EDITORIAL GRAPHIC

Every Friday and Saturday night you can catch some serious police action from agencies all around the country on A&E’s “LIVE PD.” And starting on Sept. 20 Missoula will be among those agencies. Essentially this means you can turn on your television and see all of the unsavory activities your local hooligans (and everyone else) are getting into. Although this can be entertaining to watch in the comfort of your own living room, there are many aspects of this program that are not fair to those being “fea- tured” in the show.

“LIVE PD” is different from other cop shows because it is not only filmed and broadcast live, but it also does not ask for consent from any person before filming their arrest and putting them on the air. You might think that this doesn’t matter to you because you aren’t robbing grocery stores, or cooking meth, so why would the Missoula County Sheriff’s Office ever be looking for you?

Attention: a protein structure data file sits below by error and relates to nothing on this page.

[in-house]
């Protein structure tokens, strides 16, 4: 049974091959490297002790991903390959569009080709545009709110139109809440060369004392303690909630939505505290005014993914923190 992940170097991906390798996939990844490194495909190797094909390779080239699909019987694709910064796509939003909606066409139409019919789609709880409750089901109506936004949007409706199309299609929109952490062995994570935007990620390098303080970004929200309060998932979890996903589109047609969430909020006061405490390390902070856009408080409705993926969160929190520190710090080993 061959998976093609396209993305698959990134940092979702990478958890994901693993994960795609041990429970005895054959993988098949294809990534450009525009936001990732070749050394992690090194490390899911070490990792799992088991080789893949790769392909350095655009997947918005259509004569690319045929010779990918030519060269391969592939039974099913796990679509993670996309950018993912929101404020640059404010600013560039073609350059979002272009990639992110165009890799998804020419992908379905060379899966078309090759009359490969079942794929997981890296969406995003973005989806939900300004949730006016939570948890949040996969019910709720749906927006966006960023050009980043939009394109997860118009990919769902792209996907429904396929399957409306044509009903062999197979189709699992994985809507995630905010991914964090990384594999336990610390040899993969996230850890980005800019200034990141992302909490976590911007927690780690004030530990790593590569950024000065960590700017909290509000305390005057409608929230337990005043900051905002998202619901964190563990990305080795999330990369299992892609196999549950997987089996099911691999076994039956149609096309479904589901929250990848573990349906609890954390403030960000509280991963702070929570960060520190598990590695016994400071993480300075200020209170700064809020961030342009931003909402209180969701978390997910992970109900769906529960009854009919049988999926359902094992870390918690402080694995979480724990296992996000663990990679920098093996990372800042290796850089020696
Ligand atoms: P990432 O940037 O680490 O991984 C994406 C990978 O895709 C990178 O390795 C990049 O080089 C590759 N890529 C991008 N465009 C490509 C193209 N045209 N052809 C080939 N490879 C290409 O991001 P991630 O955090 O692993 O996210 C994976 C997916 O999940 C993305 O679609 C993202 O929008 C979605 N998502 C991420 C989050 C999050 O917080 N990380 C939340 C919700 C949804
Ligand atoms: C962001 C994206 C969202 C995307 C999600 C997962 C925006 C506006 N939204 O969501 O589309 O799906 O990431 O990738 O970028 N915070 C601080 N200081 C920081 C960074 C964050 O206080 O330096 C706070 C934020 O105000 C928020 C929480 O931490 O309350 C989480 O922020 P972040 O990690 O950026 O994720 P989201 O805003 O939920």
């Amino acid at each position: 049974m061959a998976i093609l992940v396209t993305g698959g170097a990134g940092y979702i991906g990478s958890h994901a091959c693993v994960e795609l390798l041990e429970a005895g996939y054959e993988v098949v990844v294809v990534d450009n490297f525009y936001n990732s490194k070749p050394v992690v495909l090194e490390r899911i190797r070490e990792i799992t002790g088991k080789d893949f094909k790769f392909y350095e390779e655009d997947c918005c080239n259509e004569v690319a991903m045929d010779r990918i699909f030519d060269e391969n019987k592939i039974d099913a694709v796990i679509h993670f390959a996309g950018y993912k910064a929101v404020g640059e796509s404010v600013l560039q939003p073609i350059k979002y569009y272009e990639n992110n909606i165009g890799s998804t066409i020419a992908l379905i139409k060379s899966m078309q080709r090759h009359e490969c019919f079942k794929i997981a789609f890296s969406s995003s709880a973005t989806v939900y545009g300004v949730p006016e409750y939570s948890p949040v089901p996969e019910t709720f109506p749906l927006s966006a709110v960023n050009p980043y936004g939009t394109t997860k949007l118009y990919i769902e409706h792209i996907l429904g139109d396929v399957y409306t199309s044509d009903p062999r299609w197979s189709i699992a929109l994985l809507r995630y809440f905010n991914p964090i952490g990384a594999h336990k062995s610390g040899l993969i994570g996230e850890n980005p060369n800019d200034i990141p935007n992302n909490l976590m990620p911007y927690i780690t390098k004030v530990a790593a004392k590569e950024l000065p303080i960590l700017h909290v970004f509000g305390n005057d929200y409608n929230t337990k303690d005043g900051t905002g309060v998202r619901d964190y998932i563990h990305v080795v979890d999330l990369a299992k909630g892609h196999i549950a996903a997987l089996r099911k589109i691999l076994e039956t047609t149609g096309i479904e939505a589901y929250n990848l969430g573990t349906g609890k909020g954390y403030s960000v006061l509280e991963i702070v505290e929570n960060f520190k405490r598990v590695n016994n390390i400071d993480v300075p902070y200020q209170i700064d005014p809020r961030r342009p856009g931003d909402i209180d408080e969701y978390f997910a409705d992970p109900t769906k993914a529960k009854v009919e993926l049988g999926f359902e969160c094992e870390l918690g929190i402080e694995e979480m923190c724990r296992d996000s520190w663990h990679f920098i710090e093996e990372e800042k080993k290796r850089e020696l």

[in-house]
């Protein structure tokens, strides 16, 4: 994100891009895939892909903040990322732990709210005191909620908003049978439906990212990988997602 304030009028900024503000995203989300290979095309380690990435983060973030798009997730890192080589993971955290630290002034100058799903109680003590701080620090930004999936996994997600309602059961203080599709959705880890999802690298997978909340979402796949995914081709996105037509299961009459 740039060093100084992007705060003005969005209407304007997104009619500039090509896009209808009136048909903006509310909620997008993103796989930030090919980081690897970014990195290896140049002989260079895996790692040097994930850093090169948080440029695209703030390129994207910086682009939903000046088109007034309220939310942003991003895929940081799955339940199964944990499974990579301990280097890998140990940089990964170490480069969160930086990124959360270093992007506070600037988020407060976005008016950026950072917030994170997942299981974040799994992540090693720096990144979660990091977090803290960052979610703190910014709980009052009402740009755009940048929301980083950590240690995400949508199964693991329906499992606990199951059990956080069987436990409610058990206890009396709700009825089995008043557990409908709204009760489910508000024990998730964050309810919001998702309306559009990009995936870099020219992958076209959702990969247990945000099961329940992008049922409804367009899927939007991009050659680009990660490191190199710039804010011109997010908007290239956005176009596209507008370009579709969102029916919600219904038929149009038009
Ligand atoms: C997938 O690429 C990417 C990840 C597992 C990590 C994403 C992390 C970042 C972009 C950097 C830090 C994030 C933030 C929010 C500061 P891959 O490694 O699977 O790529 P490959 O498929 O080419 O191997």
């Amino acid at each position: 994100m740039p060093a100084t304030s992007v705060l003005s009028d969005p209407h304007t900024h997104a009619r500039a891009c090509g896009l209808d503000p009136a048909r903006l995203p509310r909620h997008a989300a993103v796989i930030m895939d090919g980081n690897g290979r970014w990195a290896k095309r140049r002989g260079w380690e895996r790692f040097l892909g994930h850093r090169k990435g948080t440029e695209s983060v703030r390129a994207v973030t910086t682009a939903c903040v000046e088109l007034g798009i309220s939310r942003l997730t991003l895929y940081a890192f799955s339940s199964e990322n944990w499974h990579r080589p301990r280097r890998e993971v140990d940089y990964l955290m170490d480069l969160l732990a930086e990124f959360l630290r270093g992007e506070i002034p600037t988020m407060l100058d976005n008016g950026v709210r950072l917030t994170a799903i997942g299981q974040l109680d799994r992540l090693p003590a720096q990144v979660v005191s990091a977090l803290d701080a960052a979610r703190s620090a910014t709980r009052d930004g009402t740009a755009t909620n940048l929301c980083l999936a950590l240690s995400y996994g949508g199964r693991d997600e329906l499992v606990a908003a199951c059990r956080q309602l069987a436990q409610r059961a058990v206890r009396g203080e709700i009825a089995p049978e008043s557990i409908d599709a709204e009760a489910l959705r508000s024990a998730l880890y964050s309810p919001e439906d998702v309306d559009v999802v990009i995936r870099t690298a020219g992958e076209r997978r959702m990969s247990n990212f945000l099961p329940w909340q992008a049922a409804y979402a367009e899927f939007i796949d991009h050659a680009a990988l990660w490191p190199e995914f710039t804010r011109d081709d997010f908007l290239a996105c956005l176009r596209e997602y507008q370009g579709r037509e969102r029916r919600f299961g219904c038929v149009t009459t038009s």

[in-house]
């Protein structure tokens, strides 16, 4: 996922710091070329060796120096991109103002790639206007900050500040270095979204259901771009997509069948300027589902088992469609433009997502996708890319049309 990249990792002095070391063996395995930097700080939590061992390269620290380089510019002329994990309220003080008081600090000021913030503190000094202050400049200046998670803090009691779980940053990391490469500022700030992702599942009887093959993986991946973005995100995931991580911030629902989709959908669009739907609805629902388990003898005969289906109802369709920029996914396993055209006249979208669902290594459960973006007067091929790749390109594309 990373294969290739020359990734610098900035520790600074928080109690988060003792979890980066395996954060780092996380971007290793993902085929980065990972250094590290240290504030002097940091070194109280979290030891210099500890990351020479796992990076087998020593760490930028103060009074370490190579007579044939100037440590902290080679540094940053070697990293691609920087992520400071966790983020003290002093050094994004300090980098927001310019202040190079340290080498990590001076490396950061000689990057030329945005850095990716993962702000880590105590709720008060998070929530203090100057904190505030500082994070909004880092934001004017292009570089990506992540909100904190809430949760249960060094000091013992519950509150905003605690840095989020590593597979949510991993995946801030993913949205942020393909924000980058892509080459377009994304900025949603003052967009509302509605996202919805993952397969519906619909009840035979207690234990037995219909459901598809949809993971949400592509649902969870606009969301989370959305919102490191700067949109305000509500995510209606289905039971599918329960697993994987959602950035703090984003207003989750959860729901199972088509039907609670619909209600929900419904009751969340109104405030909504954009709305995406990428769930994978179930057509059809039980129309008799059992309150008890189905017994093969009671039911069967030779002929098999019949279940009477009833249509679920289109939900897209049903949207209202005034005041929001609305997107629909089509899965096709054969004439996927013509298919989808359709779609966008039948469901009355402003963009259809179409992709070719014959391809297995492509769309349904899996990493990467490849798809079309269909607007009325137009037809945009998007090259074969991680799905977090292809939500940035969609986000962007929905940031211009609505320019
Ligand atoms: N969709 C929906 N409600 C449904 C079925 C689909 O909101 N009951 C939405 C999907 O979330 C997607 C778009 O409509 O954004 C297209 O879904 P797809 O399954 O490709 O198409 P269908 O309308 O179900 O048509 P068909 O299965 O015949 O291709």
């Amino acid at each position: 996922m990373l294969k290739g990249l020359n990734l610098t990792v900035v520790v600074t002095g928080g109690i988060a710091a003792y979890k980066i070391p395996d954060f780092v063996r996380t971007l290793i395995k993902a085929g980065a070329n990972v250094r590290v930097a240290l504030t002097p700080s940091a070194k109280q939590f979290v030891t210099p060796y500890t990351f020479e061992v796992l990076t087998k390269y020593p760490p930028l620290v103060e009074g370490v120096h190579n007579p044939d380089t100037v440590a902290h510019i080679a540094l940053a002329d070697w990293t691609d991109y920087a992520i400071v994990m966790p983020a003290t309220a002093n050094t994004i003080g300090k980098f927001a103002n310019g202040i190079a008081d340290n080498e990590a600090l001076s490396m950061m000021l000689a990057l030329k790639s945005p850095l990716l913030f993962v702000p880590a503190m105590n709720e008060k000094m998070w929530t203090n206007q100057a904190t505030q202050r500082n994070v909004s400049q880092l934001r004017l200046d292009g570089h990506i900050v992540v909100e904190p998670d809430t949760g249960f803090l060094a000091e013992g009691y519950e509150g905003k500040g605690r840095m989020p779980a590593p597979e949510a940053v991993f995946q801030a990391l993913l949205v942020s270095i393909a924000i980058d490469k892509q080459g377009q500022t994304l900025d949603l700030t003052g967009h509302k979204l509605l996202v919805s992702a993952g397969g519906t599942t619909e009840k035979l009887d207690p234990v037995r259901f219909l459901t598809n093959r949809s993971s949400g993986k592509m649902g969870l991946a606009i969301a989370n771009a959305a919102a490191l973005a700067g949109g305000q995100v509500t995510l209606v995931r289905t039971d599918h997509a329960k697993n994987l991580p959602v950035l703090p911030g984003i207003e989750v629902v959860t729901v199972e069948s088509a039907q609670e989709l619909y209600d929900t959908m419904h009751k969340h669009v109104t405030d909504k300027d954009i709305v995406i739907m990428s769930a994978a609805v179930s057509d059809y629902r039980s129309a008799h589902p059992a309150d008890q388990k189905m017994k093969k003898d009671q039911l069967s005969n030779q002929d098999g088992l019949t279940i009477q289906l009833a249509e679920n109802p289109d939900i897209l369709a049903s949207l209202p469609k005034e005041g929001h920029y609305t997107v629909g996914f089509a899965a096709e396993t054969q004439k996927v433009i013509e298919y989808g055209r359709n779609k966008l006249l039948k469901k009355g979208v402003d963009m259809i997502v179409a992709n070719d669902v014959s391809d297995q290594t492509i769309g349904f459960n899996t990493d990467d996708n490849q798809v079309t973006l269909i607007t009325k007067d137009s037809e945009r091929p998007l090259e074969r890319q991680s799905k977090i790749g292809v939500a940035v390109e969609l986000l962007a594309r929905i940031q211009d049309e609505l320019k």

Picture this: It’s a slow night in Missoula for “LIVE PD,” so the officers (and the camera men) take a cruise around campus, only find you and your stoner friend smoking a joint across the street from the Adams Center. Yeah, it’s just weed, not a big deal. Any other night, the officer might let you off with a warning. But not tonight. Tonight, they have to make it interesting. Because really what’s good ol’ cable TV without a little drama?

Maybe you’re lucky and escape with only a fine, you have the money to pay it off (or your mom does), and now, criminal record aside, it’s like nothing ever happened. That is until you go to English class on Monday. Everyone’s eyes are on you as you take your seat in the back of the class. You think nothing of it until the kid next to you leans over and says “hey man, saw you on LIVE PD Friday night, that must’ve been scary as fuck.” And now, you are known by most of Missoula, including your parents, your teachers, your boss, as “That one dumb college kid that got put on LIVE PD.”

As happy as we are that the Missoula County Sheriff’s department has been given an opportunity to showcase its talents, they can, and should do so without the ego boost. The privacy of the individuals in our community is far more important.